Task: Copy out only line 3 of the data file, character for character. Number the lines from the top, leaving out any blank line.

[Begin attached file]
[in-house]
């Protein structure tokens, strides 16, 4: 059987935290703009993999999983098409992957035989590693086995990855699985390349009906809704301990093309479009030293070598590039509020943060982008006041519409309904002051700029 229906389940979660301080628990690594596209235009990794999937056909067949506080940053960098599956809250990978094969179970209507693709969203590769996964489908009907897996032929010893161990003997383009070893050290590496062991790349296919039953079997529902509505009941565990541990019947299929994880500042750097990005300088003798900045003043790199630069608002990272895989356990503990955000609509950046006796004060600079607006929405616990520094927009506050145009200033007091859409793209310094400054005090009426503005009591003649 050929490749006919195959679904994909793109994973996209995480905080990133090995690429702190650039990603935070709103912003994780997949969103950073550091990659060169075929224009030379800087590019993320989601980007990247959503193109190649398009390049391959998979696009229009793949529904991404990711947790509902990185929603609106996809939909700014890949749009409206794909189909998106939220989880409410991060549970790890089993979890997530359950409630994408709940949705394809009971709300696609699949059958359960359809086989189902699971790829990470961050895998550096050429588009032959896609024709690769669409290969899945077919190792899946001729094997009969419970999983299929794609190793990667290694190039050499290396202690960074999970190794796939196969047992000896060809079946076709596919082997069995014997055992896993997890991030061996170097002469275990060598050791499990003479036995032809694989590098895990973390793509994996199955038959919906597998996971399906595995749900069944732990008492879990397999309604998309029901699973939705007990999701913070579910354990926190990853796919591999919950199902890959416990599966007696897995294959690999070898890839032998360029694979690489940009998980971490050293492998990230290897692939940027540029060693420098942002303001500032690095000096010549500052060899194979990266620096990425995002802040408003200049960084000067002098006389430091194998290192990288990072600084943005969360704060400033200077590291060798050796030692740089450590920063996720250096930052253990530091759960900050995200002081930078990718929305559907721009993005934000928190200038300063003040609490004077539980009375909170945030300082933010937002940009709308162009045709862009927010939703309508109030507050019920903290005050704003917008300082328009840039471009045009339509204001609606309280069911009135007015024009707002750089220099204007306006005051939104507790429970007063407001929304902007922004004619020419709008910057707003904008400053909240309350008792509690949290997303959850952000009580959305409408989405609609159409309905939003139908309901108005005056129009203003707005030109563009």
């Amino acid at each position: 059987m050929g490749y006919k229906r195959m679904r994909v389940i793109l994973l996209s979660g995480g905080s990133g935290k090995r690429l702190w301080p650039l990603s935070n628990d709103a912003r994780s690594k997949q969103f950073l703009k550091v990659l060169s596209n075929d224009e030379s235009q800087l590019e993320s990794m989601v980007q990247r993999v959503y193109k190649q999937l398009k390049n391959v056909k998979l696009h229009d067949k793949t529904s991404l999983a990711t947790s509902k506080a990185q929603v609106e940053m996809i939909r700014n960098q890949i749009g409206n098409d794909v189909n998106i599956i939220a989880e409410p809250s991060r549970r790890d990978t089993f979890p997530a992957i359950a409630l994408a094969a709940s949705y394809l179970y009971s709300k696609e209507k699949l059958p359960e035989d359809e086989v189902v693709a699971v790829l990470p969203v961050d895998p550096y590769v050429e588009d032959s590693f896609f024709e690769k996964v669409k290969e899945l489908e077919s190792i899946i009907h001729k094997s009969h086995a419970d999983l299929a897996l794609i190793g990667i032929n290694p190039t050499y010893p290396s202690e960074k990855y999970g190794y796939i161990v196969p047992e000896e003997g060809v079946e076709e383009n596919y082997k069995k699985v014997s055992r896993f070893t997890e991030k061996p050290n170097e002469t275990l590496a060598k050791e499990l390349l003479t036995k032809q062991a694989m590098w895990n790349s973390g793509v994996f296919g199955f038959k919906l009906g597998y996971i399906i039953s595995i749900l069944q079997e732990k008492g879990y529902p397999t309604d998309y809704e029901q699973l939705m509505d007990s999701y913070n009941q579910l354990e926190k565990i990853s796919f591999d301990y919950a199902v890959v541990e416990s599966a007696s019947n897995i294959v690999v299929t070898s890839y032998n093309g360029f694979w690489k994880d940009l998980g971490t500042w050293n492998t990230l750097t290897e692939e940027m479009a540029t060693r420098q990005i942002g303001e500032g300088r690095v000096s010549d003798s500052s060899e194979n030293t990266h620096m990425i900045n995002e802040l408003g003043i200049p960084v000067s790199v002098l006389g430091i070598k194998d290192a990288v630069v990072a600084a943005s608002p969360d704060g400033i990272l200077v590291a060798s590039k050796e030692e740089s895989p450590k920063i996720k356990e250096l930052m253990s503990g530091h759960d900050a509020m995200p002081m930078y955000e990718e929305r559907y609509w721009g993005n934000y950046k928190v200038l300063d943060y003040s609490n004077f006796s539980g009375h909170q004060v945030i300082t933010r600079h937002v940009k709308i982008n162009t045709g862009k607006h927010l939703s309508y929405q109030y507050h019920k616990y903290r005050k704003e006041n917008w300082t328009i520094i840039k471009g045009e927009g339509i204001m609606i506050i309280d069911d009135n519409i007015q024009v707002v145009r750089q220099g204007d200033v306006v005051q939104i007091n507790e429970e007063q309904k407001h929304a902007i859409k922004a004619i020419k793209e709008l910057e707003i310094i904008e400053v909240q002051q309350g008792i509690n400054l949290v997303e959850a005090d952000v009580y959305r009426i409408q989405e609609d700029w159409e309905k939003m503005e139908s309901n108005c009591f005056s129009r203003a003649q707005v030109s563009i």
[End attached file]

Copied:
């Amino acid at each position: 059987m050929g490749y006919k229906r195959m679904r994909v389940i793109l994973l996209s979660g995480g905080s990133g935290k090995r690429l702190w301080p650039l990603s935070n628990d709103a912003r994780s690594k997949q969103f950073l703009k550091v990659l060169s596209n075929d224009e030379s235009q800087l590019e993320s990794m989601v980007q990247r993999v959503y193109k190649q999937l398009k390049n391959v056909k998979l696009h229009d067949k793949t529904s991404l999983a990711t947790s509902k506080a990185q929603v609106e940053m996809i939909r700014n960098q890949i749009g409206n098409d794909v189909n998106i599956i939220a989880e409410p809250s991060r549970r790890d990978t089993f979890p997530a992957i359950a409630l994408a094969a709940s949705y394809l179970y009971s709300k696609e209507k699949l059958p359960e035989d359809e086989v189902v693709a699971v790829l990470p969203v961050d895998p550096y590769v050429e588009d032959s590693f896609f024709e690769k996964v669409k290969e899945l489908e077919s190792i899946i009907h001729k094997s009969h086995a419970d999983l299929a897996l794609i190793g990667i032929n290694p190039t050499y010893p290396s202690e960074k990855y999970g190794y796939i161990v196969p047992e000896e003997g060809v079946e076709e383009n596919y082997k069995k699985v014997s055992r896993f070893t997890e991030k061996p050290n170097e002469t275990l590496a060598k050791e499990l390349l003479t036995k032809q062991a694989m590098w895990n790349s973390g793509v994996f296919g199955f038959k919906l009906g597998y996971i399906i039953s595995i749900l069944q079997e732990k008492g879990y529902p397999t309604d998309y809704e029901q699973l939705m509505d007990s999701y913070n009941q579910l354990e926190k565990i990853s796919f591999d301990y919950a199902v890959v541990e416990s599966a007696s019947n897995i294959v690999v299929t070898s890839y032998n093309g360029f694979w690489k994880d940009l998980g971490t500042w050293n492998t990230l750097t290897e692939e940027m479009a540029t060693r420098q990005i942002g303001e500032g300088r690095v000096s010549d003798s500052s060899e194979n030293t990266h620096m990425i900045n995002e802040l408003g003043i200049p960084v000067s790199v002098l006389g430091i070598k194998d290192a990288v630069v990072a600084a943005s608002p969360d704060g400033i990272l200077v590291a060798s590039k050796e030692e740089s895989p450590k920063i996720k356990e250096l930052m253990s503990g530091h759960d900050a509020m995200p002081m930078y955000e990718e929305r559907y609509w721009g993005n934000y950046k928190v200038l300063d943060y003040s609490n004077f006796s539980g009375h909170q004060v945030i300082t933010r600079h937002v940009k709308i982008n162009t045709g862009k607006h927010l939703s309508y929405q109030y507050h019920k616990y903290r005050k704003e006041n917008w300082t328009i520094i840039k471009g045009e927009g339509i204001m609606i506050i309280d069911d009135n519409i007015q024009v707002v145009r750089q220099g204007d200033v306006v005051q939104i007091n507790e429970e007063q309904k407001h929304a902007i859409k922004a004619i020419k793209e709008l910057e707003i310094i904008e400053v909240q002051q309350g008792i509690n400054l949290v997303e959850a005090d952000v009580y959305r009426i409408q989405e609609d700029w159409e309905k939003m503005e139908s309901n108005c009591f005056s129009r203003a003649q707005v030109s563009i």